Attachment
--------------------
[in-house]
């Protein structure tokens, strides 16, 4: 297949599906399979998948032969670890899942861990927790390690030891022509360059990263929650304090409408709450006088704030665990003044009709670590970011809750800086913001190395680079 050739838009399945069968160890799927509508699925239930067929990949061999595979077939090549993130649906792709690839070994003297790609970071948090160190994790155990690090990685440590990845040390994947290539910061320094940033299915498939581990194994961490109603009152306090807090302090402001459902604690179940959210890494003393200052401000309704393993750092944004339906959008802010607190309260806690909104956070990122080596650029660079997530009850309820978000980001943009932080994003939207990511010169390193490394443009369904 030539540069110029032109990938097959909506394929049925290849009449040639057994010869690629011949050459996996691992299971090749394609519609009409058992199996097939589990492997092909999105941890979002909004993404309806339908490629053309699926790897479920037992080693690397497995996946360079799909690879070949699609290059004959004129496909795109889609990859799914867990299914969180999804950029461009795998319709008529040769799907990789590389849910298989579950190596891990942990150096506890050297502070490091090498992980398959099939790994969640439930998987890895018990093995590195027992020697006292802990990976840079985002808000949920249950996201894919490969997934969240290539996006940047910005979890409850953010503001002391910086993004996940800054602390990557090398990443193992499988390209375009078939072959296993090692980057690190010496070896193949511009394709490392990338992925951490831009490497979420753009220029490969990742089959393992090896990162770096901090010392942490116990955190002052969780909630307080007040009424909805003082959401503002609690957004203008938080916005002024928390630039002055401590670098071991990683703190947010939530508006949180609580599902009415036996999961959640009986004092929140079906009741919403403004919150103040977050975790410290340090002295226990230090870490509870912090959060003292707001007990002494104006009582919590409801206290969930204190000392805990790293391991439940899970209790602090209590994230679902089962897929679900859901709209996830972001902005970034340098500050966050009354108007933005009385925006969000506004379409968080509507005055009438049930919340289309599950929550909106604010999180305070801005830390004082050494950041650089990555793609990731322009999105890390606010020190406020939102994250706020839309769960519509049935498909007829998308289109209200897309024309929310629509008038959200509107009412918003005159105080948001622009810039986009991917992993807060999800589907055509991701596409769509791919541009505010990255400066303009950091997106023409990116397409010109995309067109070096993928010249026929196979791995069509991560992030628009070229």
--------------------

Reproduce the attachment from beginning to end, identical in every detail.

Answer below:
[in-house]
């Protein structure tokens, strides 16, 4: 297949599906399979998948032969670890899942861990927790390690030891022509360059990263929650304090409408709450006088704030665990003044009709670590970011809750800086913001190395680079 050739838009399945069968160890799927509508699925239930067929990949061999595979077939090549993130649906792709690839070994003297790609970071948090160190994790155990690090990685440590990845040390994947290539910061320094940033299915498939581990194994961490109603009152306090807090302090402001459902604690179940959210890494003393200052401000309704393993750092944004339906959008802010607190309260806690909104956070990122080596650029660079997530009850309820978000980001943009932080994003939207990511010169390193490394443009369904 030539540069110029032109990938097959909506394929049925290849009449040639057994010869690629011949050459996996691992299971090749394609519609009409058992199996097939589990492997092909999105941890979002909004993404309806339908490629053309699926790897479920037992080693690397497995996946360079799909690879070949699609290059004959004129496909795109889609990859799914867990299914969180999804950029461009795998319709008529040769799907990789590389849910298989579950190596891990942990150096506890050297502070490091090498992980398959099939790994969640439930998987890895018990093995590195027992020697006292802990990976840079985002808000949920249950996201894919490969997934969240290539996006940047910005979890409850953010503001002391910086993004996940800054602390990557090398990443193992499988390209375009078939072959296993090692980057690190010496070896193949511009394709490392990338992925951490831009490497979420753009220029490969990742089959393992090896990162770096901090010392942490116990955190002052969780909630307080007040009424909805003082959401503002609690957004203008938080916005002024928390630039002055401590670098071991990683703190947010939530508006949180609580599902009415036996999961959640009986004092929140079906009741919403403004919150103040977050975790410290340090002295226990230090870490509870912090959060003292707001007990002494104006009582919590409801206290969930204190000392805990790293391991439940899970209790602090209590994230679902089962897929679900859901709209996830972001902005970034340098500050966050009354108007933005009385925006969000506004379409968080509507005055009438049930919340289309599950929550909106604010999180305070801005830390004082050494950041650089990555793609990731322009999105890390606010020190406020939102994250706020839309769960519509049935498909007829998308289109209200897309024309929310629509008038959200509107009412918003005159105080948001622009810039986009991917992993807060999800589907055509991701596409769509791919541009505010990255400066303009950091997106023409990116397409010109995309067109070096993928010249026929196979791995069509991560992030628009070229």